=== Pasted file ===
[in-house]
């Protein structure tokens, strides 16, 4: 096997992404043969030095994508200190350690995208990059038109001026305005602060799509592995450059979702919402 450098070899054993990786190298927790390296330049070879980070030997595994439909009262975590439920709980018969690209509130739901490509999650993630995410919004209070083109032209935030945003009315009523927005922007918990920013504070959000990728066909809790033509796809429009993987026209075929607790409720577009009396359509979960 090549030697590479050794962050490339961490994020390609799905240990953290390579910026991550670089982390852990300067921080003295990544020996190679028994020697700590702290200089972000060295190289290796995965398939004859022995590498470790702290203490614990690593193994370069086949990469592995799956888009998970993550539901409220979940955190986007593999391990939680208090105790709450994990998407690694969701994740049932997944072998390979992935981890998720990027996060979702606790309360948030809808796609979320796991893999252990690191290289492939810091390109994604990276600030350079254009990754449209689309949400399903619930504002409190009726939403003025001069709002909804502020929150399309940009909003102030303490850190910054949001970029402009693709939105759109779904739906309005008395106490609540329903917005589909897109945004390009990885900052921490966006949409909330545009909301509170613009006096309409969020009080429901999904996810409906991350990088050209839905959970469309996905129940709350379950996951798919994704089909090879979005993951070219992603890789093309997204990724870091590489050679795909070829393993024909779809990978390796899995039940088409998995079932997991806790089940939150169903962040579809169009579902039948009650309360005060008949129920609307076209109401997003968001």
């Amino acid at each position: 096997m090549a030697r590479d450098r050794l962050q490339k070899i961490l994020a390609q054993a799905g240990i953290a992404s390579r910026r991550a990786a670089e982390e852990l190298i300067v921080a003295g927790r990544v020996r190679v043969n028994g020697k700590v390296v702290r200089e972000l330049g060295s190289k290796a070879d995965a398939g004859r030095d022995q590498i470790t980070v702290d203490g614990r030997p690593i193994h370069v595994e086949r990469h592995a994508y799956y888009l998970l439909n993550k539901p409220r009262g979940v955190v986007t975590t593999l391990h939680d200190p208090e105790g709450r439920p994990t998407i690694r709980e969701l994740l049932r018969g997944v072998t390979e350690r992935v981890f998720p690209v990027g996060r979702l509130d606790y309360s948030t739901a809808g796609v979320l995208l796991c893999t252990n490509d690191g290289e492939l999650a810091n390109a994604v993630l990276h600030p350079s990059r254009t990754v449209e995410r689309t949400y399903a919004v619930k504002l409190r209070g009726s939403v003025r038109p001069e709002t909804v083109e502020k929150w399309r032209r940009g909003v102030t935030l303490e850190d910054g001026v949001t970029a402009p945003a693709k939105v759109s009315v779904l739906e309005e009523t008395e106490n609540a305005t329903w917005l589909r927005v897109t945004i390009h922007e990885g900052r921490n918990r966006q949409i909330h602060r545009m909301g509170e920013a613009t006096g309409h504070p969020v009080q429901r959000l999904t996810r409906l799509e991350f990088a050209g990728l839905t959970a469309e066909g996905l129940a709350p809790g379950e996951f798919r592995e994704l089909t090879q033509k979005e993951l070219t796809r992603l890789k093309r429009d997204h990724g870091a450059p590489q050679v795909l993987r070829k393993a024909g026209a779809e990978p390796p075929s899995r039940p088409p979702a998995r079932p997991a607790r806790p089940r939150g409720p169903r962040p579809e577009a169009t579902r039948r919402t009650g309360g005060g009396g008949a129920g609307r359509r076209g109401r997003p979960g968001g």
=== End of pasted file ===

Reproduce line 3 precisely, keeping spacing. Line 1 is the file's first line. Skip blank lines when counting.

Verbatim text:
């Amino acid at each position: 096997m090549a030697r590479d450098r050794l962050q490339k070899i961490l994020a390609q054993a799905g240990i953290a992404s390579r910026r991550a990786a670089e982390e852990l190298i300067v921080a003295g927790r990544v020996r190679v043969n028994g020697k700590v390296v702290r200089e972000l330049g060295s190289k290796a070879d995965a398939g004859r030095d022995q590498i470790t980070v702290d203490g614990r030997p690593i193994h370069v595994e086949r990469h592995a994508y799956y888009l998970l439909n993550k539901p409220r009262g979940v955190v986007t975590t593999l391990h939680d200190p208090e105790g709450r439920p994990t998407i690694r709980e969701l994740l049932r018969g997944v072998t390979e350690r992935v981890f998720p690209v990027g996060r979702l509130d606790y309360s948030t739901a809808g796609v979320l995208l796991c893999t252990n490509d690191g290289e492939l999650a810091n390109a994604v993630l990276h600030p350079s990059r254009t990754v449209e995410r689309t949400y399903a919004v619930k504002l409190r209070g009726s939403v003025r038109p001069e709002t909804v083109e502020k929150w399309r032209r940009g909003v102030t935030l303490e850190d910054g001026v949001t970029a402009p945003a693709k939105v759109s009315v779904l739906e309005e009523t008395e106490n609540a305005t329903w917005l589909r927005v897109t945004i390009h922007e990885g900052r921490n918990r966006q949409i909330h602060r545009m909301g509170e920013a613009t006096g309409h504070p969020v009080q429901r959000l999904t996810r409906l799509e991350f990088a050209g990728l839905t959970a469309e066909g996905l129940a709350p809790g379950e996951f798919r592995e994704l089909t090879q033509k979005e993951l070219t796809r992603l890789k093309r429009d997204h990724g870091a450059p590489q050679v795909l993987r070829k393993a024909g026209a779809e990978p390796p075929s899995r039940p088409p979702a998995r079932p997991a607790r806790p089940r939150g409720p169903r962040p579809e577009a169009t579902r039948r919402t009650g309360g005060g009396g008949a129920g609307r359509r076209g109401r997003p979960g968001g």